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How Divorces are like Plane Crashes. . .. . . and not in the way you're thinking.

mindset

Most people who know me know that I love to read.  My idea of a super-fun evening is me in my pajamas in bed by 8:00 p.m. with a great book.  (I know -- super exciting.)

And, my close friends know something else about me. . . . I'm totally afraid of flying.  Like, I really, really hate getting on a plane.

The whole thing never made sense to me.  This massive vehicle that weighs thousands of pounds somehow travels at 35,000 feet several hundred miles per hour.

I once met the most adorable man who was a retired Delta pilot.  He tried to explain to me that "it's a simple matter of physics and aero-dynamics."

I was like, "you're adorable, and I'm still terrified."

So, one night some years ago, I'm snuggled under the covers reading Malcolm Gladwell's "Outliers: The Story of Success."

In that book, Gladwell devotes an entire chapter to plane crashes.

I know -- I should've just stopped reading, but I couldn't help myself.

It was chapter 7 that talked about plane crashes, and I was already way too into this book to put it down.  I'm persistent like that.

But this gets even worse, not only does Gladwell talk about the cause of plane crashes (or his theory anyway), but he also says this:

Plane crashes rarely happen in real life the same way they happen in the movies.  Some engine part does not explode in a fiery bang.

The rudder doesn't suddenly snap under the force of takeoff.

The captain doesn't gasp, "Dear God," as he's thrown back against his seat.

The typical commercial jetliner -- at this point in its stage of development -- is about as dependable as a toaster.

Plane crashes are much more likely to be the result of an accumulation of minor difficulties and seemingly trivial malfunctions."

(This is where my lawyer-brain wants to properly cite to the text of the book, but I'll put that aside.)

Let's take that last part in, people. .  . plane crashes are "the result of an accumulation of minor difficulties and seemingly trivial malfunctions."

That is just really, really f$%!cking scary.

I was much more comfortable getting on the plane when I believed that a crash would happen only upon some single and exceptional catastrophic event.

But an "accumulation of seemingly trivial malfunctions?"  That's waaay too. . . possible.

So. . . what does this have to do with divorces?

As I read Gladwell's theory on plane crashes, the answer to that question clicked in my brain (after I stopped hyperventilating.)

People who've never been divorced tend to believe that the breakdown of a marriage is the result of a single, catastrophic event, like a metaphorical plane engine that explodes in a fiery bang.

Now that I've represented hundreds of people getting divorced, I know for sure that just isn't true.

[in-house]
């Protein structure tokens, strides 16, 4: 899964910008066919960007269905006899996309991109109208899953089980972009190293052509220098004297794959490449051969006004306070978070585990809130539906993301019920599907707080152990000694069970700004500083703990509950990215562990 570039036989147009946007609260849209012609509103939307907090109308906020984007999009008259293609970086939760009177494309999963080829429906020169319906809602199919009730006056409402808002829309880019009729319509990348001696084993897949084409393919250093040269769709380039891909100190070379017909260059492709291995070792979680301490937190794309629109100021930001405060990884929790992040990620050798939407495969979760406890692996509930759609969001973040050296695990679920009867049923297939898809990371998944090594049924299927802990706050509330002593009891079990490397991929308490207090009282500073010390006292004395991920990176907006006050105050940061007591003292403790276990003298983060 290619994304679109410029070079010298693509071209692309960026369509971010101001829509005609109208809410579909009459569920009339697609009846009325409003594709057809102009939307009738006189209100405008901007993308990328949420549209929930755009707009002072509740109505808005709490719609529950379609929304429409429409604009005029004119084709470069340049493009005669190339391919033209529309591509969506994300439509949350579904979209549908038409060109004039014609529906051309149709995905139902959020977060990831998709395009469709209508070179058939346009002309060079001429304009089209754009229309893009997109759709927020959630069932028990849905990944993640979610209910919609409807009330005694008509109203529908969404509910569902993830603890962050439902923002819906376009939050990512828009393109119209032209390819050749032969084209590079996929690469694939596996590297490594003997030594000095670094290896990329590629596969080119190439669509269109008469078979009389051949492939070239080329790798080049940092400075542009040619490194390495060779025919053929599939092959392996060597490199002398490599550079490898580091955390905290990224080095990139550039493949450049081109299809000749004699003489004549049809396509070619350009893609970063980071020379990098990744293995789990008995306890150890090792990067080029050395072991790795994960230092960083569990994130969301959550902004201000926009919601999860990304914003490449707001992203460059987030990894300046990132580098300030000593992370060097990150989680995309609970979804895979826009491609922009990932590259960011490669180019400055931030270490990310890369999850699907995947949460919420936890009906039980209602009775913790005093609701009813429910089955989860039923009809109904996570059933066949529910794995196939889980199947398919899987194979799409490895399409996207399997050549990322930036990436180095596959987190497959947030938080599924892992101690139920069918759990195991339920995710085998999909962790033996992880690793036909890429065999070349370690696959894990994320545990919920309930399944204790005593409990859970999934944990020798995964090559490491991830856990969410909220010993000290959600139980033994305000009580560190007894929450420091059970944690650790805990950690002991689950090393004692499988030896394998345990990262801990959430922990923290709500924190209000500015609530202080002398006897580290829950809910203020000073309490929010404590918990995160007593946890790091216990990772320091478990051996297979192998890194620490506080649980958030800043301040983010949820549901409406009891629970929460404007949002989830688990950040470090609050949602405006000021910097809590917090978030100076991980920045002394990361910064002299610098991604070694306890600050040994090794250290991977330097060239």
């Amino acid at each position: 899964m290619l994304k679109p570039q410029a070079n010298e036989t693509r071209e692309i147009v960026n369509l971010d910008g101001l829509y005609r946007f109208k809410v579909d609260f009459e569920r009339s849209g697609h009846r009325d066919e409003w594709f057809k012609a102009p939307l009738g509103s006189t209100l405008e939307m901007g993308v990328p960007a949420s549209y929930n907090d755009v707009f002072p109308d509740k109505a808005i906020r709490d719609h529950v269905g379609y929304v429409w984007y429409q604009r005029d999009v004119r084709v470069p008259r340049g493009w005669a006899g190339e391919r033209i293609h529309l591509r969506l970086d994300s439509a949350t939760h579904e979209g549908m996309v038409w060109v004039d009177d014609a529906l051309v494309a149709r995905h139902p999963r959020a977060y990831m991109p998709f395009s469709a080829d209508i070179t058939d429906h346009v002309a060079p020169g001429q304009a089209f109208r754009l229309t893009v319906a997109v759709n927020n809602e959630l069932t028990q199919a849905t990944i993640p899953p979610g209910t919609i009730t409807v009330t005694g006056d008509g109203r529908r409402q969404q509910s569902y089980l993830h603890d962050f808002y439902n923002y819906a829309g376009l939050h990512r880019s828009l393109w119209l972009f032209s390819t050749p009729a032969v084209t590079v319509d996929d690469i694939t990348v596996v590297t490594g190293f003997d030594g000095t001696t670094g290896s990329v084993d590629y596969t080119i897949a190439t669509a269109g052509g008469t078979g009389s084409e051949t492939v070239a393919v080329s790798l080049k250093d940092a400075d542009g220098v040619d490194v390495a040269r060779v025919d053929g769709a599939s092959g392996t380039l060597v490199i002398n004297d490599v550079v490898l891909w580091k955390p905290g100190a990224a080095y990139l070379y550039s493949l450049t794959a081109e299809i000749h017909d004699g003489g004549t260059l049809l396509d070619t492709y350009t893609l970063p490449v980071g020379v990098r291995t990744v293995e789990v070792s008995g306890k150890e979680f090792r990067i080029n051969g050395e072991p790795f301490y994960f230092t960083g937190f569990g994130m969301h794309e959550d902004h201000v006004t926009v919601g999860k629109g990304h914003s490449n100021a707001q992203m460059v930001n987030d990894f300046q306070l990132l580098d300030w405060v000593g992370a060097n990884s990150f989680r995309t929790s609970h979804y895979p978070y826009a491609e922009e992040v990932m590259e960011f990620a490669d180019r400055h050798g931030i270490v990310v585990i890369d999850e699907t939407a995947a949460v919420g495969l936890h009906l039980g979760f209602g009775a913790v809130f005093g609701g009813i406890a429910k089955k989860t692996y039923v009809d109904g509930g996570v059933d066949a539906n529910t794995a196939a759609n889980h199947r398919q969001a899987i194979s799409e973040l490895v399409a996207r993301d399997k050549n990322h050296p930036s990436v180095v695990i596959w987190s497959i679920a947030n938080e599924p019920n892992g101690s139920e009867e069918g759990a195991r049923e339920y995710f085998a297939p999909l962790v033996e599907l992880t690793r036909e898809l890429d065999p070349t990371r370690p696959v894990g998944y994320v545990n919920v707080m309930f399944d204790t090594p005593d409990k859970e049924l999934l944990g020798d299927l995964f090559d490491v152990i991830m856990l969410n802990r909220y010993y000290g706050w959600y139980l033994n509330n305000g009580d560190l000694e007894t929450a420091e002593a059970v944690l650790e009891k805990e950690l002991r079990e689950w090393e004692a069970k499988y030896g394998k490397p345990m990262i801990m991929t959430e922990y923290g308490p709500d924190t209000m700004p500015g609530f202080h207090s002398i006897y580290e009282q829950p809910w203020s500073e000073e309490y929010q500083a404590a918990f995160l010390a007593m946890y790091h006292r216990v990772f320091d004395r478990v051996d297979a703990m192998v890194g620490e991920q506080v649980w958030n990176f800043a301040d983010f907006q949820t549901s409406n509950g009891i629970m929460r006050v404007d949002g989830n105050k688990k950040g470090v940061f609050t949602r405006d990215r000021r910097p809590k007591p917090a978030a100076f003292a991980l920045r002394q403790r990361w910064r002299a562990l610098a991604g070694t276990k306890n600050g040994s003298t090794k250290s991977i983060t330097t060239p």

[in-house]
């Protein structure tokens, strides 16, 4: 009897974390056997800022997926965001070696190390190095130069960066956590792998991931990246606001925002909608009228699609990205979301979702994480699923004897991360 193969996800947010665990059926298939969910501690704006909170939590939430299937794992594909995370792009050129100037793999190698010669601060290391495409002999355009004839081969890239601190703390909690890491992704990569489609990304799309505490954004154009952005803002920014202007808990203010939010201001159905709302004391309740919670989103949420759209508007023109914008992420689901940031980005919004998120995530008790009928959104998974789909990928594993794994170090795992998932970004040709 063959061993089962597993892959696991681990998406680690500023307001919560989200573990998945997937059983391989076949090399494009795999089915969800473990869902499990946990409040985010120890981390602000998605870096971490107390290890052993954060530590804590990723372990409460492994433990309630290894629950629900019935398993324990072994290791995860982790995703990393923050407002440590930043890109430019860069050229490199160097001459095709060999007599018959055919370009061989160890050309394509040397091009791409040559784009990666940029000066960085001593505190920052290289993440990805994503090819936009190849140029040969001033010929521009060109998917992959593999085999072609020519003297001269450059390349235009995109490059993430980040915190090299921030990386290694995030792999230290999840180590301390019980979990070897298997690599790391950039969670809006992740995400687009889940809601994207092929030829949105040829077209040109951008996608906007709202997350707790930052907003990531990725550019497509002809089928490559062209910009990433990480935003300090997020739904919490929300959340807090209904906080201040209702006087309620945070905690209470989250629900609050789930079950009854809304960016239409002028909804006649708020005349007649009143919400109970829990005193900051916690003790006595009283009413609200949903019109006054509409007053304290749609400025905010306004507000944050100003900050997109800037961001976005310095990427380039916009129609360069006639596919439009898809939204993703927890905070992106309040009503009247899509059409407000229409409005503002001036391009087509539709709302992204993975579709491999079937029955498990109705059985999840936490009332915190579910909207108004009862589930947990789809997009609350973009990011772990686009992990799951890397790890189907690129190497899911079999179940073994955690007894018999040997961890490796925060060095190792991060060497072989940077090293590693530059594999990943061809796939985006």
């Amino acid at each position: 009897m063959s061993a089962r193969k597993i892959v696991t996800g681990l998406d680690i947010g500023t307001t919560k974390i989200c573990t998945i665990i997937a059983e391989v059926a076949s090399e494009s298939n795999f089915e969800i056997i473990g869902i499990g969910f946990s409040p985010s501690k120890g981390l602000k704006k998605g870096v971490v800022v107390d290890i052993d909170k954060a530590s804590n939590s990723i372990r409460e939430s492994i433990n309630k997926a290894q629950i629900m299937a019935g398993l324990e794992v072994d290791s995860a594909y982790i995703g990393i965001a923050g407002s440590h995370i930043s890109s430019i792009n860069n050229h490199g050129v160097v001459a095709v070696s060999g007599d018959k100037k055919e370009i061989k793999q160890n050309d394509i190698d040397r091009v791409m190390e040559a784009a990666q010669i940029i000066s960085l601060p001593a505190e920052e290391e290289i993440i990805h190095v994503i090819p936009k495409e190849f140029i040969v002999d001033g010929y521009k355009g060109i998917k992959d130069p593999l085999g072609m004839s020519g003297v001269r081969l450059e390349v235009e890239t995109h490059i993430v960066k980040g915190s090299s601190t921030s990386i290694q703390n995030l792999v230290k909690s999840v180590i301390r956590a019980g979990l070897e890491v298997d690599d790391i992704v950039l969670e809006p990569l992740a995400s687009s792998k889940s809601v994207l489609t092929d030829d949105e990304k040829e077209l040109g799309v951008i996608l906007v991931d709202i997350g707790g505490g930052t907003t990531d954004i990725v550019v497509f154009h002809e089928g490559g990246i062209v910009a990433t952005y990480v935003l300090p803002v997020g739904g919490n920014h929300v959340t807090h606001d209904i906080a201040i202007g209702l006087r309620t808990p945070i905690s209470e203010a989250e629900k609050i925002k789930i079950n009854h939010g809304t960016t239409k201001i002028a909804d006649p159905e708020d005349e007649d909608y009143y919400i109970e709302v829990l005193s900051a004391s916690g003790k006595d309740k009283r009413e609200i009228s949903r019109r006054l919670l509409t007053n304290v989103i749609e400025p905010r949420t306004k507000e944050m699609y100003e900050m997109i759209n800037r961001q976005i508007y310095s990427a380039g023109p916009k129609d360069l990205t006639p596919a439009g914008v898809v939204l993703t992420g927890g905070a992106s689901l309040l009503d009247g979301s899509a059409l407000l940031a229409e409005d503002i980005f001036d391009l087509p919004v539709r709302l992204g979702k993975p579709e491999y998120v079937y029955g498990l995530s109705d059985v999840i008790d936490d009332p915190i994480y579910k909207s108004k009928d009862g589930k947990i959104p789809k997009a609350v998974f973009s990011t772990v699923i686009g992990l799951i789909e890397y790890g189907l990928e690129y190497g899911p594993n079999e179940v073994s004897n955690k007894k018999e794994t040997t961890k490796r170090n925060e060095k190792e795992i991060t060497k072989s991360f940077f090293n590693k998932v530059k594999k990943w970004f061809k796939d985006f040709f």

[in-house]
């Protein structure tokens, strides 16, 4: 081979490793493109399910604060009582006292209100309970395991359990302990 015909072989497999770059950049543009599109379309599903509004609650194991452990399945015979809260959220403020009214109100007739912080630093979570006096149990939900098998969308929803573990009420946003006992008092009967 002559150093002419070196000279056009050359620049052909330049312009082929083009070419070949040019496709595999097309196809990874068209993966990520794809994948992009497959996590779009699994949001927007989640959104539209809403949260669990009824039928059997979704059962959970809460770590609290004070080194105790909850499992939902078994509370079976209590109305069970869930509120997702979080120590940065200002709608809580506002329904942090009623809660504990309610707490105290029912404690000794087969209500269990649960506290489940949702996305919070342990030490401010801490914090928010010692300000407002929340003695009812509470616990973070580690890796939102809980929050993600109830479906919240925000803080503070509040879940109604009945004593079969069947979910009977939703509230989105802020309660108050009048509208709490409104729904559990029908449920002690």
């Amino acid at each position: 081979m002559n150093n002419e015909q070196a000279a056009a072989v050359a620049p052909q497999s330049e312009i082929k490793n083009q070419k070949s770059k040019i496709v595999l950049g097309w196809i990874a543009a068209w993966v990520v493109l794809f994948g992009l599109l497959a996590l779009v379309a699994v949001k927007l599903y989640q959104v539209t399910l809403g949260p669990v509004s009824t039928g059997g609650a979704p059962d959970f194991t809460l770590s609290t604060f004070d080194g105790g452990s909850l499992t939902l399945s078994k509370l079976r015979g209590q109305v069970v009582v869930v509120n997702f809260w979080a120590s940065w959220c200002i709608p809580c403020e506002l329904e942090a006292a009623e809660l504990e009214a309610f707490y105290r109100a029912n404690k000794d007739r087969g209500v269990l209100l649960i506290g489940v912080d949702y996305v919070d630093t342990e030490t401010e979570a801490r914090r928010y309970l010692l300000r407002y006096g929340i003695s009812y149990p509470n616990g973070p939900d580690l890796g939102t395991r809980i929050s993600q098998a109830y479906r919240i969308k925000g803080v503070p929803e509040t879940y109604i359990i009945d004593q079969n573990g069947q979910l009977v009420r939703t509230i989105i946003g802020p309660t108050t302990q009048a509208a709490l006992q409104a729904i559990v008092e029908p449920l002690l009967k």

A marriage is like a properly functioning commercial airplane, it's as about as dependable as. . . well. . . a toaster.

And the irretrievable breakdown of a marriage usually does not happen all at once, or as the result of one single, terrible event.

A marriage breaking down to the point where reconciliation becomes impossible is "more likely to be the result of an accumulation of minor difficulties and seemingly trivial malfunctions," none of which, by themselves, would bring whole plane down lead to divorce.

Now that is also kind of freaking scary, isn't it?

So people who've never been divorced -- and think that they will not ever get divorced -- will hold onto the catastrophic story.

Not because it is true, but because it is easier to believe that a terrible event is the result of extraordinary and deliberate behavior.  That the line will jump up and hit you in the face before you step over it.

It's easier to believe that a divorce is the result of one single explosion because the alternative explanation feels too. . . . possible.

So why am I telling you this?  Because, my friend, there are some things that I want you to know. . .

I want you to know that your divorce is not a catastrophic event.

I want you to know that you are not required to play the lead role in a tragic story.

And I really, really want you to know that getting divorced doesn't mean that you -- or your spouse -- did something wrong.

It means that you both have human brains, and one -- or both -- of you made a decision.

Sometimes good people -- well-intended, compassionate, caring people -- grow apart.

Sometimes a series of minor events -- each of which by themselves are pretty insignificant -- accumulate over time and lead one spouse, or the other, or both, to decide that the marriage is complete.

And if someone else wants to make that a tragic story -- or make it mean that something has exploded and that your life must be in a nosedive -- you can let them have that story.

Maybe it's just easier for them to think that way because the alternative feels too. . . possible.

But it doesn't mean that you have buy into drama that will not serve you in your life moving forward.

The truthful explanation is usually the simplest and most boring explanation.

No one will make a movie about your divorce, and that's a good thing.

Let it be boring.

Talk to you soon, my friends.  Take care until then.

If You're Struggling To Peacefully Co-Parent After Divorce, Stop Telling Yourself This Lie. . .

and learn the 3 Truths that will CHANGE EVERYTHING.

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